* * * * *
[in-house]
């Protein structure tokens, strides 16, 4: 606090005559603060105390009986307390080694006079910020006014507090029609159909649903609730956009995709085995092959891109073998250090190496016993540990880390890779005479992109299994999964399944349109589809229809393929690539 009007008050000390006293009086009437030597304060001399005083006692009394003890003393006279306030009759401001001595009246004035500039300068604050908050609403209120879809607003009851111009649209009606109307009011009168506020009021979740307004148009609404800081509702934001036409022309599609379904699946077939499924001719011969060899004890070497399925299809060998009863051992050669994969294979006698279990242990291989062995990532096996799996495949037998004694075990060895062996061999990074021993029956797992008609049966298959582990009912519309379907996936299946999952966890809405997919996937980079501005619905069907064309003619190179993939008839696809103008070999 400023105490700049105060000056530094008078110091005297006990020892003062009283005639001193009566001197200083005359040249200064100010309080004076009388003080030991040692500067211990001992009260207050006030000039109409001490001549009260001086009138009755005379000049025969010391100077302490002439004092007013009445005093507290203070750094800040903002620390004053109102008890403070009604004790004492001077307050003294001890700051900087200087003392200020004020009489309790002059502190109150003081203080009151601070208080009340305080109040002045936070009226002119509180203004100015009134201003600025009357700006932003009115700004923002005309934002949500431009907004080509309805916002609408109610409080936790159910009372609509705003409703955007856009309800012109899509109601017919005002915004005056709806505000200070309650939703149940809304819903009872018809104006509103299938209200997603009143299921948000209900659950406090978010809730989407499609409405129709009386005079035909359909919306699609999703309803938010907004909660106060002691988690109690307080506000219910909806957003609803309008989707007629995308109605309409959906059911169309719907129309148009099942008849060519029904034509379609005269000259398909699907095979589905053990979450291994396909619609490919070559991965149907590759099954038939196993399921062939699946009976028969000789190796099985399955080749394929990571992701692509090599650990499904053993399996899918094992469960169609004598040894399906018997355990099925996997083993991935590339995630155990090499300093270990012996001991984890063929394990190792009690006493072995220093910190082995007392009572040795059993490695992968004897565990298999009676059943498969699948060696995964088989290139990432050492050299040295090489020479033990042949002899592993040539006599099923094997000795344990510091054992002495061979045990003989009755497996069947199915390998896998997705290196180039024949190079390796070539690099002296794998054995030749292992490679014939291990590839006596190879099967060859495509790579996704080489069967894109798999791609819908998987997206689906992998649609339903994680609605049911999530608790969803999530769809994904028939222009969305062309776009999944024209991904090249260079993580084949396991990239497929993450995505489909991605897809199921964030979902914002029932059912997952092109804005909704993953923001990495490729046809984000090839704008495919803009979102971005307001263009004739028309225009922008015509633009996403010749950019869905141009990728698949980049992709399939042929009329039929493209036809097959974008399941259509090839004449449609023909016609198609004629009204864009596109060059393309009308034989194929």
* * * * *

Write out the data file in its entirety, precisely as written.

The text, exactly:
[in-house]
């Protein structure tokens, strides 16, 4: 606090005559603060105390009986307390080694006079910020006014507090029609159909649903609730956009995709085995092959891109073998250090190496016993540990880390890779005479992109299994999964399944349109589809229809393929690539 009007008050000390006293009086009437030597304060001399005083006692009394003890003393006279306030009759401001001595009246004035500039300068604050908050609403209120879809607003009851111009649209009606109307009011009168506020009021979740307004148009609404800081509702934001036409022309599609379904699946077939499924001719011969060899004890070497399925299809060998009863051992050669994969294979006698279990242990291989062995990532096996799996495949037998004694075990060895062996061999990074021993029956797992008609049966298959582990009912519309379907996936299946999952966890809405997919996937980079501005619905069907064309003619190179993939008839696809103008070999 400023105490700049105060000056530094008078110091005297006990020892003062009283005639001193009566001197200083005359040249200064100010309080004076009388003080030991040692500067211990001992009260207050006030000039109409001490001549009260001086009138009755005379000049025969010391100077302490002439004092007013009445005093507290203070750094800040903002620390004053109102008890403070009604004790004492001077307050003294001890700051900087200087003392200020004020009489309790002059502190109150003081203080009151601070208080009340305080109040002045936070009226002119509180203004100015009134201003600025009357700006932003009115700004923002005309934002949500431009907004080509309805916002609408109610409080936790159910009372609509705003409703955007856009309800012109899509109601017919005002915004005056709806505000200070309650939703149940809304819903009872018809104006509103299938209200997603009143299921948000209900659950406090978010809730989407499609409405129709009386005079035909359909919306699609999703309803938010907004909660106060002691988690109690307080506000219910909806957003609803309008989707007629995308109605309409959906059911169309719907129309148009099942008849060519029904034509379609005269000259398909699907095979589905053990979450291994396909619609490919070559991965149907590759099954038939196993399921062939699946009976028969000789190796099985399955080749394929990571992701692509090599650990499904053993399996899918094992469960169609004598040894399906018997355990099925996997083993991935590339995630155990090499300093270990012996001991984890063929394990190792009690006493072995220093910190082995007392009572040795059993490695992968004897565990298999009676059943498969699948060696995964088989290139990432050492050299040295090489020479033990042949002899592993040539006599099923094997000795344990510091054992002495061979045990003989009755497996069947199915390998896998997705290196180039024949190079390796070539690099002296794998054995030749292992490679014939291990590839006596190879099967060859495509790579996704080489069967894109798999791609819908998987997206689906992998649609339903994680609605049911999530608790969803999530769809994904028939222009969305062309776009999944024209991904090249260079993580084949396991990239497929993450995505489909991605897809199921964030979902914002029932059912997952092109804005909704993953923001990495490729046809984000090839704008495919803009979102971005307001263009004739028309225009922008015509633009996403010749950019869905141009990728698949980049992709399939042929009329039929493209036809097959974008399941259509090839004449449609023909016609198609004629009204864009596109060059393309009308034989194929």